It all started when someone known as Glosswitch wrote an inane piece defending the likes of Helen Lewis and Caitlin Moran against the “mean feminists” who call them out. She name checked me in her piece to make a point about intersectionality. I objected to her using my name or any of my ideas to defend Helen Lewis, someone who, out of the blue and without having any interactions with me, once called me “the worst of a certain strand of feminist blogging”. Glosswitch wrote a schoolyard rant about how her “friends” are unjustly attacked and how “mean feminists” call them out, etc. For this “defense” she appropriated intersectional theory. I vehemently objected to this. I resent the mindless appropriation of theories and ideas created by and for Black women and other Women of Color to perpetuate a white supremacist feminism that actually works to alienate and subjugate us further. When I expressed my vehement disagreement with Glosswitch using these ideas, I became a target. First this:
And then a long series of tweets about how I “oppress” white women and how I “appropriate” white feminism in their experiences of mental health (where this claim comes from is anyone’s guess). My feminism is, apparently, a “hobby horse”. In Glosswitch’s defense came Becca Reilly-Cooper, a Professor of Philosophy at University of Warwick who initiated her “defense” of Glosswitch by asking if I had ever been “sectioned” due to mental health reasons. Again, I have no idea where their obsession with my mental health comes from. When I clearly refused to engage in conversation with her, she labeled me “repulsive”.
These attacks have been going on since Friday. I have requested more than once that they leave me alone just like I ignore all and their work or media presence. However, their Maury Show tactics escalate by the hour. Just like the infamous talk show, these feminists have a long history of transphobia, queerphobia, racism and a predisposition to scandal at the expense of those they perceive to be “beneath them”. They systematically pick on Women of Color and or trans* women to score points with their follow base at our expense. It is a media tactic designed so as not to disturb the status quo but solely for self promotion. This is nothing more than tabloid feminism which, pretty much like its namesake, targets minorities to “make examples” of them and appease a supremacist culture.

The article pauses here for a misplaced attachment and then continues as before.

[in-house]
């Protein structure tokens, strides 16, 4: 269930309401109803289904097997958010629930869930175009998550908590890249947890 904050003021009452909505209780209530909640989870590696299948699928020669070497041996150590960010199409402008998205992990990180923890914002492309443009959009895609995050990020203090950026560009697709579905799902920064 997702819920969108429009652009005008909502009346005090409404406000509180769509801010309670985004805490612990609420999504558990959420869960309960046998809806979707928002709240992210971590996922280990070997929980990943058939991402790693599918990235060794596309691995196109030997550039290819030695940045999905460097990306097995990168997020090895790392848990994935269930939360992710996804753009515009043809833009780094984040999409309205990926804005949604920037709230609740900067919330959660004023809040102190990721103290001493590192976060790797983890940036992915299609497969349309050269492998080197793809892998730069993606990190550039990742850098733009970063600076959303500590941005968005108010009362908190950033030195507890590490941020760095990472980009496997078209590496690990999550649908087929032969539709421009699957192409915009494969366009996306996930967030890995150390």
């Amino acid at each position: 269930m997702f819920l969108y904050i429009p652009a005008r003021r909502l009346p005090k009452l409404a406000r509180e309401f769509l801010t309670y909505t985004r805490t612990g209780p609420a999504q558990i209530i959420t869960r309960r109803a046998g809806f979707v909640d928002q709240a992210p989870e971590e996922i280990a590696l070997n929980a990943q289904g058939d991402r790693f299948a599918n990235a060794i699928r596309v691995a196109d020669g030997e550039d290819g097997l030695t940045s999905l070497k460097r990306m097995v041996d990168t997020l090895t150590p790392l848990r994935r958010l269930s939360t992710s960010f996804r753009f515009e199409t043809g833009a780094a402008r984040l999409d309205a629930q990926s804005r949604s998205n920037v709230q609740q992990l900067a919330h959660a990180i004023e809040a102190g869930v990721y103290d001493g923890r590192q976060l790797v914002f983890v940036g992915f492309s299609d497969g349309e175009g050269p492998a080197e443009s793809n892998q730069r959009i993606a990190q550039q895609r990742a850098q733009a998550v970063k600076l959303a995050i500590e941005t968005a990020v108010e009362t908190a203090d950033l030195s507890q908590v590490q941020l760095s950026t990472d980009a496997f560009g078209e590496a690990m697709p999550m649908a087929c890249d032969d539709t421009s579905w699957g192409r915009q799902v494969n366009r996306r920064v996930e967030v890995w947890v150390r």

Today’s Mediabistro newsletter featured two links that, even though they were presented as unrelated, made me chuckle while reading them after one another.
On the one hand, there’s Nick Denton’s internal memo about Gawker Media’s current market position. From the memo:
The bad news… We got overtaken by Buzzfeed in November. They surged to 133m global uniques. Damn. That’s impressive. And Upworthy — even smarmier than Buzzfeed — is nipping at our heels.[…]
The Gawker Media network ranks at 21 in the US as measured by Quantcast, the highest rank we’ve seen. And this is cool: among mobile users, Gawker, Gizmodo, Deadspin, Lifehacker, Jezebel and Jalopnik were all among Quantcast’s top 100 sites.
And then this:
Kinja — which enlists readers as contributors to listicles as well as other collaborative editorial projects — will take us the next level up.
The other link in Mediabistro’s newsletter was related to a hoax that spread like wildfire across the internet. “Rothman: HuffPost’s Gut-Wrenching Poverty Editorial That Went Viral a Hoax”. The title of this piece is actually misleading. HuffPost only republished the “poverty editorial” in question which, originally appeared and was subsequently reshared on Kinja. From Kinja, it made its way to Jezebel’s Groupthink and from there to Gawker’s frontpage. The piece was eventually picked and republished by HuffPost and what started as a single post on a Kinja blog got the writer more than 60,000 dollars in donations.